If you've been following my blog and feel like you've been riding a roller coaster lately, welcome to my past two months! Even after I thought I made a final decision, I find myself now reconsidering my options. As usual, nothing is definite; but I am, once again, thinking about having the surgery. Even though I have two recommendations against surgery and one for it, my gut is starting to lean back toward having it done as an extreme (but potentially life-saving) preventive measure.
This past week, I received a call from the interventional specialist at the University of Chicago who would be doing the stent implementation. He talked me through the details of the procedure and the associated risks, and he explained that it would be much like the cardiac cath that I had done last month at Northwestern. The difference here is that, rather than just observing the heart, this procedure would place the stent in the narrowed portion of my left pulmonary artery just past the aneurysm. When doing these stent procedures, the doctor explained that there is generally a very low risk (approximately 1 in 1,000) of an injury (or tear) to the artery wall. However, because my case is so unusual given the size of the aneurysm, he estimated that the risk of arterial injury here might be closer to 1 in 100, which is actually greater than the mortality risk associated with the surgery (less than 1%). I then asked him this question: “If there is damage done at or near the site of the aneurysm, what, then, would be the likelihood of my needing immediate surgery?” Because my case is so unusual, I understand why he wasn’t able to give me a definite answer. That said, however, this has added yet another piece to the complex puzzle.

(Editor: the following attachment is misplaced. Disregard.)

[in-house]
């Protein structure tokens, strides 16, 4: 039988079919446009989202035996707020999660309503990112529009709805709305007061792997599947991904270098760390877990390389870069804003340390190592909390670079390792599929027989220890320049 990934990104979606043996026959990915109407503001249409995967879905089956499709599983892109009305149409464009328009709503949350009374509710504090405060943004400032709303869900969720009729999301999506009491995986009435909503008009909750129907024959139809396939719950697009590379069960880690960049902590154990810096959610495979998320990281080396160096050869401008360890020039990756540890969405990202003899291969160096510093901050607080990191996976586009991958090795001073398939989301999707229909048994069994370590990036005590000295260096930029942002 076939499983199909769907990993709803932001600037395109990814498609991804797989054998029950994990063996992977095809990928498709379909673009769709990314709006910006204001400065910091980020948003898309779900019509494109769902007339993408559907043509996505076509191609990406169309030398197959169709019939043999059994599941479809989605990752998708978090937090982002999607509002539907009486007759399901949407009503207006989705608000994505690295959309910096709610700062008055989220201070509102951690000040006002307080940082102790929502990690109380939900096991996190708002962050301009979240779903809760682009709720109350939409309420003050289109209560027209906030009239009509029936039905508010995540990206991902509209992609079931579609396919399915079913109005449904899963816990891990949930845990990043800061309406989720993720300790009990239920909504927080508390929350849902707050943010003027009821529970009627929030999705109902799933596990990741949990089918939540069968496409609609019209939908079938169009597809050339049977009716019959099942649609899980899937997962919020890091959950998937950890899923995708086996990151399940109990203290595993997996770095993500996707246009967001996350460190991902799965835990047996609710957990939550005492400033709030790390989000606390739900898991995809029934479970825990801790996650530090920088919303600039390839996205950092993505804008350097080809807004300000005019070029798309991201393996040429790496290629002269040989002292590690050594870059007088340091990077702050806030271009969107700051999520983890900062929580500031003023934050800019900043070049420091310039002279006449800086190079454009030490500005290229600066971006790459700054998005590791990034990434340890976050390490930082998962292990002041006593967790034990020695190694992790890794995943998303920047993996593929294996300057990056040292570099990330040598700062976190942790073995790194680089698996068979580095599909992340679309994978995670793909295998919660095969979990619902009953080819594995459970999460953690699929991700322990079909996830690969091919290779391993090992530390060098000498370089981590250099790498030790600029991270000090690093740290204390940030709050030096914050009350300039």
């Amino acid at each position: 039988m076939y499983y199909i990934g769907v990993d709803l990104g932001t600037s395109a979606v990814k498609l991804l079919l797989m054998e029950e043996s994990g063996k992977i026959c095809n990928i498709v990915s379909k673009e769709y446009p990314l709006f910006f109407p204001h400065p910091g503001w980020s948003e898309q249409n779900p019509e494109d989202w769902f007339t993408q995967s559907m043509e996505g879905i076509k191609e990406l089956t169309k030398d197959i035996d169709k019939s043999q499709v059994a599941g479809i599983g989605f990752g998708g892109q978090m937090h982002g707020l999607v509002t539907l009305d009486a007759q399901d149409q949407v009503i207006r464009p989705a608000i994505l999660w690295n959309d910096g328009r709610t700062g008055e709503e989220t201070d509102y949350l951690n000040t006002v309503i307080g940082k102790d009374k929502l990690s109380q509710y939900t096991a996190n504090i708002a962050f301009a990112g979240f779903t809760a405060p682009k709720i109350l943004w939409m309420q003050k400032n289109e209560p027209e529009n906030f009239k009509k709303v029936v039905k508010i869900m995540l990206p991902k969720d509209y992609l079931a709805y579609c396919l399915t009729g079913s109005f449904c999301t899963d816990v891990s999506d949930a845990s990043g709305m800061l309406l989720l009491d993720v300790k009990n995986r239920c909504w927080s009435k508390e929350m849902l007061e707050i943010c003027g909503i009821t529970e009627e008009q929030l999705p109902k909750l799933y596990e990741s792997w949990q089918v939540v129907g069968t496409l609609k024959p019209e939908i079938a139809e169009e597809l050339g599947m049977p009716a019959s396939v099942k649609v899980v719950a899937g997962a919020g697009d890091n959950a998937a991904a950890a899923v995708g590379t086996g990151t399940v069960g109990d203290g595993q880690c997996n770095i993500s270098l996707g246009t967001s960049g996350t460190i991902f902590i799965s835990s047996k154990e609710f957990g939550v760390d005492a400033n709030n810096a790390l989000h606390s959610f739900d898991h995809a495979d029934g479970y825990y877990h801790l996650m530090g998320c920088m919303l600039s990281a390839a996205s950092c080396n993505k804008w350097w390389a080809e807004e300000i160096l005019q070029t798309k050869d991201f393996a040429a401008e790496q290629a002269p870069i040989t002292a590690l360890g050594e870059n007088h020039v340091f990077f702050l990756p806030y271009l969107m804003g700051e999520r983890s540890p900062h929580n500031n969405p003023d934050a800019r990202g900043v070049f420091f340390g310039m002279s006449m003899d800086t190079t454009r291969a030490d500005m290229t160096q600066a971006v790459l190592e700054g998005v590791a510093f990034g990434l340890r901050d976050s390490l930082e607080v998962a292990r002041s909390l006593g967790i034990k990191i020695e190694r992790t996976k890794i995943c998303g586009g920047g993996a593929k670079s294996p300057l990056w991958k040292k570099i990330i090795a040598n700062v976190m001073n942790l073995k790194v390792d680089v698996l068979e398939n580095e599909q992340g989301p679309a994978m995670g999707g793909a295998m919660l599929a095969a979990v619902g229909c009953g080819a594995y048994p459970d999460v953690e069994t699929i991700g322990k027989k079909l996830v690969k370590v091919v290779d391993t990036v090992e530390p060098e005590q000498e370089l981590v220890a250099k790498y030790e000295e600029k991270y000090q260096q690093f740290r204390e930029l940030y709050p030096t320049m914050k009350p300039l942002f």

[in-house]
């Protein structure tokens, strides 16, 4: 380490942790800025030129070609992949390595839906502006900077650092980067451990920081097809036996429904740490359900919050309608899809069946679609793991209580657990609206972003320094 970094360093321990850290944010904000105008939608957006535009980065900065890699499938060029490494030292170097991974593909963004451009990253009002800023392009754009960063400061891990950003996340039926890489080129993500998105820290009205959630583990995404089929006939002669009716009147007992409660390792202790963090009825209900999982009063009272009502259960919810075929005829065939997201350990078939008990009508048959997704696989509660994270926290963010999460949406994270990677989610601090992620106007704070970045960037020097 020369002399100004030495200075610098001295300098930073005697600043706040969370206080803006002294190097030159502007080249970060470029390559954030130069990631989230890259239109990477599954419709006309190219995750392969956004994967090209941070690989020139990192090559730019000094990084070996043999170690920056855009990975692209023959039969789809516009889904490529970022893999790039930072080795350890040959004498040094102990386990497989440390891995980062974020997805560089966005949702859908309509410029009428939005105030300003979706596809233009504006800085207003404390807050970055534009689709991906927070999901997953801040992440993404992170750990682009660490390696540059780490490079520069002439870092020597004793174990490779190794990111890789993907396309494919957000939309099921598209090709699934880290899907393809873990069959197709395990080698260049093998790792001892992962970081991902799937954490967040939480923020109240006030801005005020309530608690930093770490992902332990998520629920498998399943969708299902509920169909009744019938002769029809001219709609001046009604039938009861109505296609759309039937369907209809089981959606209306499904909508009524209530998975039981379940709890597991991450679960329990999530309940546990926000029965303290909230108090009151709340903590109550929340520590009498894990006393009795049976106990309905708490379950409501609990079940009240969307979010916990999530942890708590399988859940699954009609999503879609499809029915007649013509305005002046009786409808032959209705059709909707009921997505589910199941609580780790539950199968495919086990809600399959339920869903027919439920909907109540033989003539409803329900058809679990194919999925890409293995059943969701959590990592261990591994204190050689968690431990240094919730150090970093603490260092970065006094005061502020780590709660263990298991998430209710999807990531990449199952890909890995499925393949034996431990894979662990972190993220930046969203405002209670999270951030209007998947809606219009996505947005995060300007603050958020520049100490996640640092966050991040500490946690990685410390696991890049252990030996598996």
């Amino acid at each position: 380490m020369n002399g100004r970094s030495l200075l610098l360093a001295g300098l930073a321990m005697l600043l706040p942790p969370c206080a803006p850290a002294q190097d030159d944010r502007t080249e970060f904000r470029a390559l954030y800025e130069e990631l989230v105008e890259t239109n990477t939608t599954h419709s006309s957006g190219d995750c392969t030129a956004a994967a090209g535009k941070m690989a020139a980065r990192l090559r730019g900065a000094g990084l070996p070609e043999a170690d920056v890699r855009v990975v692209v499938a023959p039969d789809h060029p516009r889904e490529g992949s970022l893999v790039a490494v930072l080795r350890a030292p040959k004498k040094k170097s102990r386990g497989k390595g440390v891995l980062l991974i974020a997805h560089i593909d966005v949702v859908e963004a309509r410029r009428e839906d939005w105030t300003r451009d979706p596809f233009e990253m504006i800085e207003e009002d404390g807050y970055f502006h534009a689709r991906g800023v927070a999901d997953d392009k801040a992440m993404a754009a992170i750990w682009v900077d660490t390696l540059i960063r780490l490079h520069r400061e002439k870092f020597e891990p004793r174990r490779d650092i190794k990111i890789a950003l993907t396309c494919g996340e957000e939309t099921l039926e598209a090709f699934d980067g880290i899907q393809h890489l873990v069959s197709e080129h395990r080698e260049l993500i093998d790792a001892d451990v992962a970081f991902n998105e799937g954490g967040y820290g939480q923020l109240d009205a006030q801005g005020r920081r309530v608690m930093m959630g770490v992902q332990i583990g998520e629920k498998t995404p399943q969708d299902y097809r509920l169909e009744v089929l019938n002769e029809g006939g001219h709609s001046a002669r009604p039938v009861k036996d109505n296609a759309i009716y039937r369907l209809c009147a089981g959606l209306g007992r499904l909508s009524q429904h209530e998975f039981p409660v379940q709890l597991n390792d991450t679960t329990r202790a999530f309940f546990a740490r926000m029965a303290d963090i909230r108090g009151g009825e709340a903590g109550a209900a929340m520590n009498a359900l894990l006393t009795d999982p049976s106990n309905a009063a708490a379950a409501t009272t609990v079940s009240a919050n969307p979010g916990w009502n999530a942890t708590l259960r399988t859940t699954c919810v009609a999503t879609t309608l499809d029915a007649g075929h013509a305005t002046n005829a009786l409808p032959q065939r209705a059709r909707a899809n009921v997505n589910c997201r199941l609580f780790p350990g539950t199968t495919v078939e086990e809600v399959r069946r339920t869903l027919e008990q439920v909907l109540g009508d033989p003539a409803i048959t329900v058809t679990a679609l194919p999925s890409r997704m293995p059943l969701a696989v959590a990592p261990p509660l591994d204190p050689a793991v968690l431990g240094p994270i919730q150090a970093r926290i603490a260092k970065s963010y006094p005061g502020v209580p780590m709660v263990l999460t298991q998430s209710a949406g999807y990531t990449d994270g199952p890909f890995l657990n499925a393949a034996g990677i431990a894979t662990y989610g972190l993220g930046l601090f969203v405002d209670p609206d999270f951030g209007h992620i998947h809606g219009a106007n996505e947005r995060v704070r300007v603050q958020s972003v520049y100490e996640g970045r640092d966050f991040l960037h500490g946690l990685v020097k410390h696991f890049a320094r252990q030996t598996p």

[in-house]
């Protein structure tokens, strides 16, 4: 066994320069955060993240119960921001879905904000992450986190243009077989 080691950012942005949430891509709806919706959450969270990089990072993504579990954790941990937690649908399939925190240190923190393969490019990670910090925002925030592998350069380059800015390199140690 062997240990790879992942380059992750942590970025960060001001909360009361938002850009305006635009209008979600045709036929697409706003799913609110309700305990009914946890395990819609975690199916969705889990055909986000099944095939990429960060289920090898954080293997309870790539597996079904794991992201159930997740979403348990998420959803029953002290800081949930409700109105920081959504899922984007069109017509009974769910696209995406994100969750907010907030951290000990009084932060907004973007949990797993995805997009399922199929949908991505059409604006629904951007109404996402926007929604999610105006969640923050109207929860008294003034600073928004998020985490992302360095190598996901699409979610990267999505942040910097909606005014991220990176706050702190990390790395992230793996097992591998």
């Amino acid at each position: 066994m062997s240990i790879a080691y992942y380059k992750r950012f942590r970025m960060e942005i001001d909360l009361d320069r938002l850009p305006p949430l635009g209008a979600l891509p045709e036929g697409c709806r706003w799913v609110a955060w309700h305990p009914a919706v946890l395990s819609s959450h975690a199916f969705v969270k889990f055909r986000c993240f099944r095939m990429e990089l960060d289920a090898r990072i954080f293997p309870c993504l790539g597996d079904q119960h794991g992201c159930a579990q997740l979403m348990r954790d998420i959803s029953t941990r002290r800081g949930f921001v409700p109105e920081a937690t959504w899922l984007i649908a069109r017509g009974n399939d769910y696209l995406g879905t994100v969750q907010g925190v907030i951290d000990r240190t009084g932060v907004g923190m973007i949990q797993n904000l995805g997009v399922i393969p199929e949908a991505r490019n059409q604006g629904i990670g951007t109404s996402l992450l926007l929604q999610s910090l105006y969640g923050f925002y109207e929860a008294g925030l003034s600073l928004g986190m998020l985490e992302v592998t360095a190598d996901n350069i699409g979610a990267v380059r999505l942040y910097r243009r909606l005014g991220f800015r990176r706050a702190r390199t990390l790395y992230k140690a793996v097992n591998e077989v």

While all the doctors I've met with seem to think that the likelihood of my pulmonary artery rupturing is quite low even with my overall level of activity, the lack of documented data cannot really allow them to determine the likelihood with much certainty. (And I surely don't want to be that first documented case!) Truth be told, I'm rather paranoid about it, especially given the active lifestyle I like to lead. I have even been a bit hesitant to exercise with any degree of intensity since first learning of the aneurysm and getting the recommendation for surgery back in mid-September; and I definitely want to feel comfortable and confident again going on future multi-day bike rides.
Just this morning, I emailed the cardiologists at Northwestern and the University of Chicago to ask for more feedback given my latest concerns. I also inquired about endovascular coiling, a minimally-invasive procedure I recently read about online for treating brain aneurysms. While I have no idea if this would be an option for my cardiac situation, I had to ask.
Stay tuned! I'm sure there will be more exciting adventures ahead, even though I don't yet know what they will be!